In South Sudan, free media goes up in smoke

Opinion,

By Joseph Oduha,

South Sudan journalists covering an unknown event in unknown location in South Sudan (File photo)

South Sudan journalists covering an unknown event in unknown location in South Sudan (File photo)

October 2, 2019(Nyamilepedia) — In South Sudan, everything you may know of a civilized society doesn’t seem to work.

Check press freedom, for example. Most open democracies place importance on free journalism, devoting more and more resources to fostering vibrant and unfettered media communities.

In South Sudan, the Reporters Without Borders (RSF) say the country was 139 out of 180 in press freedom ranking. Transparency International says South Sudan is 178 out of 180

Yet in South Sudan, freedom of the press and of speech are guaranteed in the Transitional Constitution.

Of recent, two South Sudan journalists were being held in detention by the country’s National Security Service (NSS), a government spy body. 

Mr Michael Christopher, an Editor-in Chief of Al-Watan Arabic daily newspaper and Mr John Agok of the local Rumbek radio have faced no charge though they were released later. 

It’s unfortunate that despite the media laws in place and awareness about the role of Media Authority in handling media issues, NSS is still crossing those guidelines. 

The law is very clear that if any Journalist is suspected of having committed any offence in their work a complaint is remitted to Media Authority which I believe all law enforcement agencies in the country should really respect. 

There are about 10 journalists who have been killed in line of duty in South Sudan since independence to date. Fortunately, none has been killed this year which is good news for us in the media industry in this young nation but it is bad news when some government officials keep warning journalists on unprofessionalism. 

I sometimes disagree with most of these comments that South Sudan journalists are unprofessional. Even some incompetent ministers who know nothing completely about journalism usually speak loudly that “you (journalists) are not professional.” 

One could wonder where this so called unprofessionalism does comes from when we have competent and professional journalists currently still active in the field. 

Well, for me this revelation is comparatively like telling someone to clean his eye when you don’t even clean yours. 

I also noticed that some officials are using this word as a cover to stifle press freedom which they are now successfully doing it.  

These attempts to always blame journalists for not professional especially when highlighting human rights violations show the proliferation intimidation and they constitute an attack on press freedom itself.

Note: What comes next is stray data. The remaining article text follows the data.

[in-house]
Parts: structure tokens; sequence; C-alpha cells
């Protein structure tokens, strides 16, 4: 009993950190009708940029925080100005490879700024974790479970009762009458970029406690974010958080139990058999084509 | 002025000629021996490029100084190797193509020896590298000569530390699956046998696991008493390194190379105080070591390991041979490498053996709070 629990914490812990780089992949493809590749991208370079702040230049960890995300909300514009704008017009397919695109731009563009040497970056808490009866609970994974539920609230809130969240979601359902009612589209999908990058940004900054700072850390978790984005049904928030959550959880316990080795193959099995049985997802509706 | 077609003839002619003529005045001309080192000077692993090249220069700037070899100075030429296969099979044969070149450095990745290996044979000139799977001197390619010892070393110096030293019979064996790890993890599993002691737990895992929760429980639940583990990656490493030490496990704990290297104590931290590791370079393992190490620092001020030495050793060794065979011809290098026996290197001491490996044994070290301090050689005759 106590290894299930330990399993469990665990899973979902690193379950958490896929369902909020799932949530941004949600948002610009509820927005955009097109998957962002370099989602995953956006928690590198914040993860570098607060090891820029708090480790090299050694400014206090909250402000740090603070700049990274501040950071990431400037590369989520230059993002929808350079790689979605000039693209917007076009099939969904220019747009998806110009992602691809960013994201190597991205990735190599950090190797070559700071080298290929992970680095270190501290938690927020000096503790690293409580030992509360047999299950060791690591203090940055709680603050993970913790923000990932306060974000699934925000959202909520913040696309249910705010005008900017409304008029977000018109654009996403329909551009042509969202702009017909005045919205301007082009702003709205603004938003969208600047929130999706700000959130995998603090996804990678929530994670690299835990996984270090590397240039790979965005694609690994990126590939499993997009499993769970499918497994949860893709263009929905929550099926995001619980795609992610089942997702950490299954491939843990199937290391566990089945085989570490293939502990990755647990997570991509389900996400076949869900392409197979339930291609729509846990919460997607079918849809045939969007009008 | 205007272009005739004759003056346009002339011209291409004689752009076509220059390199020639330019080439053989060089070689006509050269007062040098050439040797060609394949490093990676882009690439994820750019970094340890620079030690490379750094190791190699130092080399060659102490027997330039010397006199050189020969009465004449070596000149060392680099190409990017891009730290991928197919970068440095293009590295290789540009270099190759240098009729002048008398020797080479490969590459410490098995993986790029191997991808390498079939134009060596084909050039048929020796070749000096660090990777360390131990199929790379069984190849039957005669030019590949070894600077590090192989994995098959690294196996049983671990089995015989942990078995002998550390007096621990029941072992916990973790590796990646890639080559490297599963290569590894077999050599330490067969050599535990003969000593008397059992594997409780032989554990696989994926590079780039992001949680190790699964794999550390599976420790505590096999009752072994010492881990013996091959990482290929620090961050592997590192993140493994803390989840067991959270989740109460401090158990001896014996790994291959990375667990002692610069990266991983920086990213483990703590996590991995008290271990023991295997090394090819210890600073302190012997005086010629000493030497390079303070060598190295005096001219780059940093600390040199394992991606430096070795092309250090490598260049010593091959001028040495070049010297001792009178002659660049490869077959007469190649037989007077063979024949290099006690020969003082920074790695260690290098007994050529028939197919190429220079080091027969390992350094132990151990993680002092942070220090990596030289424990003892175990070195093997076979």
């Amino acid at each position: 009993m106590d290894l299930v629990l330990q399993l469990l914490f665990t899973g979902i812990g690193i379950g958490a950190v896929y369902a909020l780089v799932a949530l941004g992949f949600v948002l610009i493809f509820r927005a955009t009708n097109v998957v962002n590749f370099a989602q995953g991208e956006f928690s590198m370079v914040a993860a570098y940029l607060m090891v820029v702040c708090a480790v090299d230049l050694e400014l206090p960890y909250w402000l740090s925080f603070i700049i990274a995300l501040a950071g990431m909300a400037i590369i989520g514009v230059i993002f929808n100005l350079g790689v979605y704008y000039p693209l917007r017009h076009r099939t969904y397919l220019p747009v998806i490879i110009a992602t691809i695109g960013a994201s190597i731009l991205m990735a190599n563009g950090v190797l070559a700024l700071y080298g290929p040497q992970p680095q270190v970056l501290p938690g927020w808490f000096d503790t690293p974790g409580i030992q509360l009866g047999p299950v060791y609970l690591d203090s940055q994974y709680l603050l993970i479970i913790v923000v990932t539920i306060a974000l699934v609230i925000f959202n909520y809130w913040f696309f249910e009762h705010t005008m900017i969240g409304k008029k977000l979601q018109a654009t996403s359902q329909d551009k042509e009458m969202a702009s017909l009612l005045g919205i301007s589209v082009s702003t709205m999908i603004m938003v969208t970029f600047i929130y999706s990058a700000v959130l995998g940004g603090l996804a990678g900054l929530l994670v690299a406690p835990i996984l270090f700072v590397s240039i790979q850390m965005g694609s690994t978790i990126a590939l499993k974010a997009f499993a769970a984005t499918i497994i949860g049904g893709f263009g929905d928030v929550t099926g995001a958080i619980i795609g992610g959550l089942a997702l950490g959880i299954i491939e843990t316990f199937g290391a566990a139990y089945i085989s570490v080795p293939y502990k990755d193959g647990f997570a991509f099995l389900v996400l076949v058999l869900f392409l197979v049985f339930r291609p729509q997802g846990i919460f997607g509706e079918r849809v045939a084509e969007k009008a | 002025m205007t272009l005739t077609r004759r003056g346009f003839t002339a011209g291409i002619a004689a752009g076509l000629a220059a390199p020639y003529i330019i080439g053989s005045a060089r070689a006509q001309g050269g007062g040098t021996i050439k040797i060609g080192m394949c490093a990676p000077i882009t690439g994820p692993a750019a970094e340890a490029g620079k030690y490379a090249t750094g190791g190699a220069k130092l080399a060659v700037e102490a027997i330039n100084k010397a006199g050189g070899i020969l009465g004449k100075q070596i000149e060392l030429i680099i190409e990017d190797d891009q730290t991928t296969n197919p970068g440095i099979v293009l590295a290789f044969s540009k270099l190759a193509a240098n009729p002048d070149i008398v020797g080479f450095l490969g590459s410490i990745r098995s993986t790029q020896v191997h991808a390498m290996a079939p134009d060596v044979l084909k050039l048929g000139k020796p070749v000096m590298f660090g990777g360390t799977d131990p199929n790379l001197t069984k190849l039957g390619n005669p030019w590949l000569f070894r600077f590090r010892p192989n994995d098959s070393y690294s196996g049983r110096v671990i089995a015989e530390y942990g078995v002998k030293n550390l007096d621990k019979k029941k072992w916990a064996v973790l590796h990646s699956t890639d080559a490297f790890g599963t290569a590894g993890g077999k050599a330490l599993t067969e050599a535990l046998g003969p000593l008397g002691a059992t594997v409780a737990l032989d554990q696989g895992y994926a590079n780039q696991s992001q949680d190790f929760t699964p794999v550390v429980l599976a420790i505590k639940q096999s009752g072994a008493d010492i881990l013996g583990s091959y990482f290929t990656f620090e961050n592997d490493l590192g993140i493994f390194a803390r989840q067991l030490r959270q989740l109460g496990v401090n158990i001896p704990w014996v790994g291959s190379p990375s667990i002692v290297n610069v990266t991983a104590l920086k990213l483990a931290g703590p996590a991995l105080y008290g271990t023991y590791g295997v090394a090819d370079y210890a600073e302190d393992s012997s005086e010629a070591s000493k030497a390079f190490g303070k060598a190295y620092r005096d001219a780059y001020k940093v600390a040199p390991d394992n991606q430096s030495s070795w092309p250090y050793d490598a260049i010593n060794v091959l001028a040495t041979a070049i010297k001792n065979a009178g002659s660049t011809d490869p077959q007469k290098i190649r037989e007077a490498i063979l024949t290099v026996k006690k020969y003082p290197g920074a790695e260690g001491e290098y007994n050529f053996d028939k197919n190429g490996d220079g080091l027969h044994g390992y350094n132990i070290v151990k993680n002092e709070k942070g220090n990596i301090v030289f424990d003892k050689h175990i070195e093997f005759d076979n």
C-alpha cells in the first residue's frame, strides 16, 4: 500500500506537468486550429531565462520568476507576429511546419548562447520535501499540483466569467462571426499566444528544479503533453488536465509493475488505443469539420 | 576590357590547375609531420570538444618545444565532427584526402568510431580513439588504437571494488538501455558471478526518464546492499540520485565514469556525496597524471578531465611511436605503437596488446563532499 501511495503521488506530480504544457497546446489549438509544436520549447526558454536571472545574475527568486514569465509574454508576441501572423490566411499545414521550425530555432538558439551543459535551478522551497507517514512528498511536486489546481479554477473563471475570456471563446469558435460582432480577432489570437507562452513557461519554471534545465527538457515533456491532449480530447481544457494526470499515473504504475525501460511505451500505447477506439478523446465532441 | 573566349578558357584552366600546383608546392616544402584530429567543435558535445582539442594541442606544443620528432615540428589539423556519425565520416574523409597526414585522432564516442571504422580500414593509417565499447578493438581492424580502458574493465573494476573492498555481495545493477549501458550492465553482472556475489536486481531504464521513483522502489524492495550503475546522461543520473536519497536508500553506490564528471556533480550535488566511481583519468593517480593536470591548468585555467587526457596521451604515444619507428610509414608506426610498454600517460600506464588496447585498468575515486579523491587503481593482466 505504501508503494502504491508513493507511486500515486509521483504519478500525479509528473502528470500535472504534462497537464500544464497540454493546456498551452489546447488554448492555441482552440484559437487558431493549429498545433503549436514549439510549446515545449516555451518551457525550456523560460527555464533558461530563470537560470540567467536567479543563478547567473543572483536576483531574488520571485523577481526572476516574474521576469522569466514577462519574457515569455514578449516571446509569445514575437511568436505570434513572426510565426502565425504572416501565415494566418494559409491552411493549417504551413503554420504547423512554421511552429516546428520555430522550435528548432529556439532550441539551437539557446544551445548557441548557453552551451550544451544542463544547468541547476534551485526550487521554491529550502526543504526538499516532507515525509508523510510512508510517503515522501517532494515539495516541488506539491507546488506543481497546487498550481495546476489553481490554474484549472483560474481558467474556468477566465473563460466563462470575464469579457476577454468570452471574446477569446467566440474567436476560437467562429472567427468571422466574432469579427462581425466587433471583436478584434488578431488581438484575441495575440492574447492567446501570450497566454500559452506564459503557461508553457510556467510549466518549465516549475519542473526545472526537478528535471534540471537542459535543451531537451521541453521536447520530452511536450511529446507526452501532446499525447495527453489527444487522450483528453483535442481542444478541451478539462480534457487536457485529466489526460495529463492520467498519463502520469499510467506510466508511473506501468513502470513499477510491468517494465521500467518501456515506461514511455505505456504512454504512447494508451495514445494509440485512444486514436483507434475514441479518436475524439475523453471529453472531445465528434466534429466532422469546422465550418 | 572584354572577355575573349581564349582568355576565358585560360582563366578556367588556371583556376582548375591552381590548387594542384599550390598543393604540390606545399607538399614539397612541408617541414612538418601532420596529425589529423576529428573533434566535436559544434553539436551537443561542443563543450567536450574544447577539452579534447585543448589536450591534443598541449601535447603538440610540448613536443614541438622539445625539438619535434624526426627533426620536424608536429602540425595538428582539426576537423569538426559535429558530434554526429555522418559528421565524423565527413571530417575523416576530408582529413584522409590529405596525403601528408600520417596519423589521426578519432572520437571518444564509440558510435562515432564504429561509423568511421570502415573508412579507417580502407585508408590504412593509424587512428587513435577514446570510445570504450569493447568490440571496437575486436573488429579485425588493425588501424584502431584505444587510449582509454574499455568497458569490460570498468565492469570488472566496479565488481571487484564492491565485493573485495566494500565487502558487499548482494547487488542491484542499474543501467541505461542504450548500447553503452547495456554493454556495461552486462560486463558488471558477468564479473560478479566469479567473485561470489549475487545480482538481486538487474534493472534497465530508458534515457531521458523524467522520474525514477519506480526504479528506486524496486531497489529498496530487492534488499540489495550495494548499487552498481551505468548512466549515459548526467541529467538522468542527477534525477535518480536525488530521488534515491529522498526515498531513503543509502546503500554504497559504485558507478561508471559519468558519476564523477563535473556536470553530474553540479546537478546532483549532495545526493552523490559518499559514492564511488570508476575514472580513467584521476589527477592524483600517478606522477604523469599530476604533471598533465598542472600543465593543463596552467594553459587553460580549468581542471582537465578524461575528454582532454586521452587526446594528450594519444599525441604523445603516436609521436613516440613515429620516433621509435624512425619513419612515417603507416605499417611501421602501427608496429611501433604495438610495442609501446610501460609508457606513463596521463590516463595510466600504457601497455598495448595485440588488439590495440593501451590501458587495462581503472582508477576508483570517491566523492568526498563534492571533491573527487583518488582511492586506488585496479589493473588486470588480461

It is also one of the most discouraging developments of several South Sudan media professionals. 

Since mid-December, 2013, the state of independent journalism has been steadily deteriorating in South Sudan, and this although few countries in the world so desperately need objective reporting.

Mid-December 2013 was the launch of what has turned out to be a protracted and concerted attack on South Sudan’s media by the country’s government and institutions responsible for this sector.

This attack has, unfortunately, been highly counterproductive. Large numbers of journalists have quietly left their professions. Others fearing for their lives have fled to neighboring countries.

A number of media organizations decided to restrict their coverage to supposedly safe topics and to make sure that their staff had ethnic, cultural and religious backgrounds that are acceptable to the powers that be.

Among the brave rest, those who have resisted this crackdown, a number have been killed. Others have suffered detention or systematic harassment.

Along with the journalists and with the truth itself, prime sufferers from this attack have been the people of South Sudan, who have lost their ways of learning what’s really going on in their country, and their ways of expressing their concerns and wishes.

Any attack against the media freedom always leave the people in a cloud of ignorance and uncertainty.

Honestly, South Sudan remains one of the most corrupt countries in the world since there are few independent institutions to provide oversight – an independent press needs to be here from the beginning to rectify this trend.

It is worth noting that this cloud of press repression has partially lifted in 2018 and in the first part of 2019, in which investigations of illegal and corrupt practices on the part of the government of South Sudan and its corporate allies were conducted by international organisations and NGOs. These investigations revealed scandalous misappropriations of public funds, horrible environmental practices, and widespread abuses of human and environmental rights.

Conflict and vested interests have waned trust away in South Sudanese society. An independent press, a voice that people can rely on as factual and impartial is so crucial to re-establish the traditional trust and support systems that used to be so abundant and relied upon in South Sudan’s culture.

It is through independent and free press can create vibrant economic and political empowerment in the country.

When journalists are independent the country benefits from accurate, reportage that lead to critical thinking hence citizens will make informed decisions of their own. 

Presently, the ongoing peace process need free and independent journalism that can shape parties engagement toward the implementation of the deal. 

Conclusively, our government officials should shun from blaming game all the time directed to the media professionals. We are in peace season and we need free and independent journalism to proliferate in South Sudan. 

The author Mr. Joseph Oduha is a South Sudanese journalist. He can be reach by abunabet@gmail.com 

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